Military researchers tapping into IoT technology to stop terrorists atom bomb attacks on U.S. cities

June 15, 2017
ARLINGTON, Va. – U.S. military researchers are tapping into today's latest Internet of Things (IoT) technology to help prevent terrorists from placing and detonating atom bombs in or around the nation's large metropolitan areas.
ARLINGTON, Va. – U.S. military researchers are tapping into today's latest Internet of Things (IoT) technology to help prevent terrorists from placing and detonating atom bombs in or around the nation's large metropolitan areas.

Officials of the U.S. Defense Advanced Research Projects Agency (DARPA) in Arlington, Va., issued a request for information (RFI) Wednesday (DARPA-SN-17-53) for the SIGMA Network project, which is part of a larger overall DARPA program to prevent the use of terrorist nuclear bombs in U.S. cities.

U.S. military researchers are asking for industry's help to apply today's most advanced IoT technologies to potential networks of thousands of low-cost radiation sensors linked throughout U.S. cities by WiFi and cellular phone systems to a cloud-based network backbone.

DARPA and the agency's industry partners have been working on the SIGMA system for the past several years. It consists of small- and large-form-factor mobile and static radiation sensors to support agile deployment strategies; the network infrastructure to connect as many as 10,000 of these sensors; the cloud-computing infrastructure to analyze streaming spectroscopic data automatically from these sensors in real-time; and store many billions of these spectra for spatiotemporal and forensic analyses in an easily retrievable manner.

Related: DARPA asks industry to develop pocket-sized radiation detectors to foil nuclear terrorism

These networked sensors today can retain local detection capabilities in the event of a network outage, and are inventoried, managed, and displayed to analysts to reveal individual and collective device status and sensor output.

Wednesday's RFI asks industry for information on existing IoT products, potential performers, and new research compatible with the existing SIGMA system.

This RFI seeks information about three specific areas: data storage, ingestion, and networking; component capabilities; and SIGMA enhancements. to detect weapons of mass destruction using low-cost, high-capability radiation sensors, automated detection algorithms, and real-time alerts of potential nuclear terror threats.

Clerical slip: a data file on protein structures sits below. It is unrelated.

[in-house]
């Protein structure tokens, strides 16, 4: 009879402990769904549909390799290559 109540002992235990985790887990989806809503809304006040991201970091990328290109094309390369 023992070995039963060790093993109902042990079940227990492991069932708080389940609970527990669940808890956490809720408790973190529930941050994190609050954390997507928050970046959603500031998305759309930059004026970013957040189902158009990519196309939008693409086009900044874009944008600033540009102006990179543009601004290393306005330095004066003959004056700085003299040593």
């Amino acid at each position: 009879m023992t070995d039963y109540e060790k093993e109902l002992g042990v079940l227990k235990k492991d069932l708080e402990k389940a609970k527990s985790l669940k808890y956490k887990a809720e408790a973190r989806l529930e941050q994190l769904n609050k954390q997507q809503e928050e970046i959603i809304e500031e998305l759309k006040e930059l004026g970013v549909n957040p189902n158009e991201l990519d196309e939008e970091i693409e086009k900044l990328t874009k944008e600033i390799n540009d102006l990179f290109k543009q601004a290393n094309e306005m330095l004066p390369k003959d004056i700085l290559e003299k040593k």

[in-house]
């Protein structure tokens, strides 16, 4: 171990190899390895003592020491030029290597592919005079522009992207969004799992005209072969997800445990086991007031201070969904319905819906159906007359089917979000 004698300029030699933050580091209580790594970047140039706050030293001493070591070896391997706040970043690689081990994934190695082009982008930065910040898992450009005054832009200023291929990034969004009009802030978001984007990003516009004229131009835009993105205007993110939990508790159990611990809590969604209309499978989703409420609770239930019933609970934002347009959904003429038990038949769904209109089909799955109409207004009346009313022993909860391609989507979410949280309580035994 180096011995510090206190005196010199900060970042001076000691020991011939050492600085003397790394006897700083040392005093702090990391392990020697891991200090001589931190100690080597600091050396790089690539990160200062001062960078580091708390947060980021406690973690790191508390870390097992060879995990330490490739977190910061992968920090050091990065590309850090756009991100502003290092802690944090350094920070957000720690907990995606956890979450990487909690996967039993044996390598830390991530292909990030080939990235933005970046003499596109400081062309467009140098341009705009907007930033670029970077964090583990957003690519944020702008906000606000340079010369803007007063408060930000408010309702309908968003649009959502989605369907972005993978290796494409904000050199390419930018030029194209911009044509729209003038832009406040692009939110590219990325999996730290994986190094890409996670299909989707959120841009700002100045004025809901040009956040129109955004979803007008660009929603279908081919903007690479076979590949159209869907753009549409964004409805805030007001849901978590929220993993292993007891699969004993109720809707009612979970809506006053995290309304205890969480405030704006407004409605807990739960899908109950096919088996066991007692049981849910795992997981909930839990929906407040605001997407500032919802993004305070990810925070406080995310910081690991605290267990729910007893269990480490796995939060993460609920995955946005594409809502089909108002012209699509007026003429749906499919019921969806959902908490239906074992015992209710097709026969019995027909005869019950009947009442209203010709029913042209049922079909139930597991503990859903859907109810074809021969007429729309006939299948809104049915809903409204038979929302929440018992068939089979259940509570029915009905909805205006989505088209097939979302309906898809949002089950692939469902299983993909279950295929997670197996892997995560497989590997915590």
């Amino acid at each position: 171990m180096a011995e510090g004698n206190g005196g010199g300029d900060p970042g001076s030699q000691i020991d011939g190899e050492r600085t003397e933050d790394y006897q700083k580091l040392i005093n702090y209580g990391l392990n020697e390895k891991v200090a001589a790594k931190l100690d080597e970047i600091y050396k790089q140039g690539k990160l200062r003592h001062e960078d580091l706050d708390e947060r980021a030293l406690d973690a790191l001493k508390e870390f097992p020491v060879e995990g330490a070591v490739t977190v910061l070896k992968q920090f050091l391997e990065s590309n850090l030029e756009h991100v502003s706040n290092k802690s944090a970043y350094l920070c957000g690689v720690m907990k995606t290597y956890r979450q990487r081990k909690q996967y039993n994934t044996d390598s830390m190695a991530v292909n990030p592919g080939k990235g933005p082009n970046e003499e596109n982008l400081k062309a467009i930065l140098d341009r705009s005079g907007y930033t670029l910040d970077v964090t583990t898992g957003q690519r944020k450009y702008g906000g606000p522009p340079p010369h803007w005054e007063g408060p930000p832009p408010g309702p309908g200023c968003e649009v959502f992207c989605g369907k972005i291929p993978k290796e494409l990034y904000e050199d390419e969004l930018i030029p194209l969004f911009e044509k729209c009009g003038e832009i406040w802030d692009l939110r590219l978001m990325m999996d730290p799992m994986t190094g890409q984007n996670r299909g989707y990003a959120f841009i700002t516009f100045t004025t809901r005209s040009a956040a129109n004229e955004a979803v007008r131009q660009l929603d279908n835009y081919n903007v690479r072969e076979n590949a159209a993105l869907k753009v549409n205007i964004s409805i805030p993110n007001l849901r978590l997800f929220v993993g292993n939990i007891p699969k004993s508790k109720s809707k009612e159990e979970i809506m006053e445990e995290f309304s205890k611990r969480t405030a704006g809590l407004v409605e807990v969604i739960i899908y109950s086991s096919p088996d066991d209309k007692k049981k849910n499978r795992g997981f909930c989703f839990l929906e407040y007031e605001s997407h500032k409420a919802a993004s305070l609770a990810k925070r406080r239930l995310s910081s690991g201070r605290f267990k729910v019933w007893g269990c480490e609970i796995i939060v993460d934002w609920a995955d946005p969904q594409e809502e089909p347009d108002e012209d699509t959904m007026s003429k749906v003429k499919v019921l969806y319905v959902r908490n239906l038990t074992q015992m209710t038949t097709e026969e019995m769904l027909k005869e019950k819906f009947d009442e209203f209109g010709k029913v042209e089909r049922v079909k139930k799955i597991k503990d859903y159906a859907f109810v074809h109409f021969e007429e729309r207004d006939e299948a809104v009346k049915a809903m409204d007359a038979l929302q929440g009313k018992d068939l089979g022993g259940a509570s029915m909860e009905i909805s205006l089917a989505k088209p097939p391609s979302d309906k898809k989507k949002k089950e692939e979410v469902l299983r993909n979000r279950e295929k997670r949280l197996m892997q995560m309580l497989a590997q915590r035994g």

For data storage, ingestion, and networking, DARPA experts are looking for new software and network infrastructure that can ingest, analyze, and store data for thousands of spectroscopic sensors reporting at 1 Hz, via kilobyte-sized compressed and encrypted packages.

Related: Cell phone sensors detect radiation to thwart nuclear terrorism

For these sensors DARPA scientists also are interested in bidirectional communication; running several computationally intensive detection, identification, tracking, and sensor fusion algorithms in real-time with minimal latency;the ability to manage inventory and device status; displaying device status, sensor output, and location in real-time; querying recent historical data; storing several years of sensors data; simulating thousands of sensors to replay historical sensor data; security and encryption; deployment on several commercial cloud infrastructures; and expanding into new sensor modalities, detection algorithms, and data fusion.

Component capabilities involves IoT software and organizations with expertise in massive sensor networks real-time; guaranteed advanced data analytics; heterogeneous sensor physics and sensor fusion; and cyber security and privacy concerns.

SIGMA enhancements involve IoT products that could help monitor for weapons of mass destruction other than nuclear bombs, such as chemical or biological weapons, that could threaten the nation's cities.

Related: Homeland Security officials ask industry to develop airborne sensor to find terrorist nuclear-radioactive bombs

These enhancements might include better detection power and alert reliability; as well as integrating new sensors such as chemical and biological agent detectors and cameras.

Companies interested should email responses no later than 27 June 2017 to DARPA at [email protected]. Email questions or concerns to DARPA at [email protected].

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